Spejbl and Hurvinek have been awarded prize Thalia

Lets play

Praha 6

S+H – “It takes two to…”

In the spirit of the famous Czechoslovakian tradition of conversations between comedic duos (such as Voskovec + Werich, Horníček + Werich, Suchý + Šlitr, Šimek + Grossman, Lasici + Satinský and here Spejbl + Hurvínek) with their renowned detached cynicism, they comment on important questions such as: Who’s leading the way? Which way is it? Are they going away? How could they, no way!!!

During the entirely original mental and linguistic gymnastics of Spejbl and Hurvínek, the audience discovers the duo’s life is heading off the rails, or more like off the strings.

Martin Klásek continues the authorial dialogs of S+H in the spirit of Miloš Kirschner and Helena Štáchová and keeps the tradition alive and well.

Written by Martin Klásek
Dramaturgy | Ondřej Lážnovský
Music | Jiří Toufar
Director | Ondřej Lážnovský
Creative stage design | Dušan Soták
Technology, stage and puppet manufacture| Dušan Soták

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Just like 40 years ago, Mr. Spejbl will start writing a musical to pay for his debts. In the ghostlike atmosphere of a Parisian mansard that witnesses Spejbl’s creative agony, you will see the vampire slayer Hurvínek, the enterprising nymphoManicka, the hound of the Baskervilles alias Zeryk and Mrs. Katerina fighting for Spejbl’s love with the French decadent singer Poulet. Come to our theatre starting in October 2014 to see how it will all end up when the jovial Count Dracula wakes up at night.

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The creative team of Miki Kirschner – Robin Král – Jan Lstibůrek invite you to their non-traditional musical performance for adults. Spejbl and Hurvínek meet noir for the first time!

The darker atmosphere, detective plot, terrifying song and dance that make even a puppet’s blood run cold. There’s a murderer stalking the town and it’s up to Spejbl to catch him tonight, but where has Hurvínek gone?

What sins weigh down Spejbl the father and what mysteries or dark secrets is his son Hurvínek hiding? The authors will reveal all in a patchwork knit from the grotesquely cynical black and white detective movies of the nineteen forties.


Director Miki Kirschner
Song lyrics
 Robin Král
Stage / design
 Miki Kirschner
 Richard Maška
Puppet designs
 Miki Kirschner
Technology and puppet carving
 Antonín Müller and Ivan Moravec
Jan Lstibůrek

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(S+H Theatre Golden Fund)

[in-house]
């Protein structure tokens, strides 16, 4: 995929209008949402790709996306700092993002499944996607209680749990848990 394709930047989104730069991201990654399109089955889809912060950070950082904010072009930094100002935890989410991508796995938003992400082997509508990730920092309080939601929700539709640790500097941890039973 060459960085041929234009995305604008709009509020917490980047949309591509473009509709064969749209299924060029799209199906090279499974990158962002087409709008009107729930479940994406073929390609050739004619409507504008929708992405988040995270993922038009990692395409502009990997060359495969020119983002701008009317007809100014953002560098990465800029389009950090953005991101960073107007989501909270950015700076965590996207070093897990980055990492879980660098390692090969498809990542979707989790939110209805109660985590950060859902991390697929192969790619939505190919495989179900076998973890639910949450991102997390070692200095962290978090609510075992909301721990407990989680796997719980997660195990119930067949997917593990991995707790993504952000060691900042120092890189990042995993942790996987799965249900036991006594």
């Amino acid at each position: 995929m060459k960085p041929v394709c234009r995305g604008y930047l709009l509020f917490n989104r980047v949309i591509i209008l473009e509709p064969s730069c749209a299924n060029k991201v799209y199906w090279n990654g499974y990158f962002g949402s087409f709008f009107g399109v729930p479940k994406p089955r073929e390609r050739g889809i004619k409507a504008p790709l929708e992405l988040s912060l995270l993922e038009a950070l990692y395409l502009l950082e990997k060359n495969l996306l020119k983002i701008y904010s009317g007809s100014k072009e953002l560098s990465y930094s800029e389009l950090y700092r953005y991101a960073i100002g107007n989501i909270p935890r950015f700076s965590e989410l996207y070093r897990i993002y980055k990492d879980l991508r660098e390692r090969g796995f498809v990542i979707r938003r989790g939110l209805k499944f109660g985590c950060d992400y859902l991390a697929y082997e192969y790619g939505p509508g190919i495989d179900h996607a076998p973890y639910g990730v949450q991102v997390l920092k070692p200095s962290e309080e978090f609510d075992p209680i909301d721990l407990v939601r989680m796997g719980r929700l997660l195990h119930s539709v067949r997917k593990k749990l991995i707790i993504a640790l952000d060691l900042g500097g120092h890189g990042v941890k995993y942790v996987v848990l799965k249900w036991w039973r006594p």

We have selected this play as the opening performance of the “S+H Theatre Golden Fund” series because it is one of our most successful performances for adults. The play was staged for the first time in 1932 under the title “Spejbl versus History.” The 1970 version of the play, staged under the title “History versus Spejbl,” was awarded Skupa‘s Prize at Skupa‘s 4th Pilsen Festival. The final editing of the play‘s text for this conformance was performed by Miloš Kirschner. Nonetheless, shortly after its introduction, the play was banned by censorship. In the present series, we have decided to present a number of remarkable performances for adults, that appeared throughout the 80 years of our theatre‘s professional activity. History versus Spejbl is the first. The authors of this performance intended to reflect upon the fate of many wonderful inventions, which could have served mankind but instead ended up being abused.

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On May 2, 2011, Hurvínek turned 85. As a commemorative present for this ageless urchin, a special show was devised comprising of the most famous scenes and dialogues that have delighted the couple’s fans over the years. The conversations between father and son are supplemented by a variety show of puppets.

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Generations have enjoyed the humorous dialogues between Spejbl, Hurvínek, Mánička and Kateřina. In this performance, they come with a puppet variety show inspired by various musical genres. Gospel is followed by a Russian chastushka sung by a Cossack choir, an operatic singing duo replaces an ensemble of mice trainers, a blues player strums on his guitar whilst a couple of Cubans dance in a temperamental Latino style. However, even beautiful melodies can sometimes have a minor chord. And so Mr. Spejbl’s bass is drowned out by the penetrating alto of Mrs. Kateřina and Mánička’s staccato competes in a duet with Hurvínek’s pubertal falsetto. Harmony is replaced by disharmony, both in the music and this quirky family’s relations.

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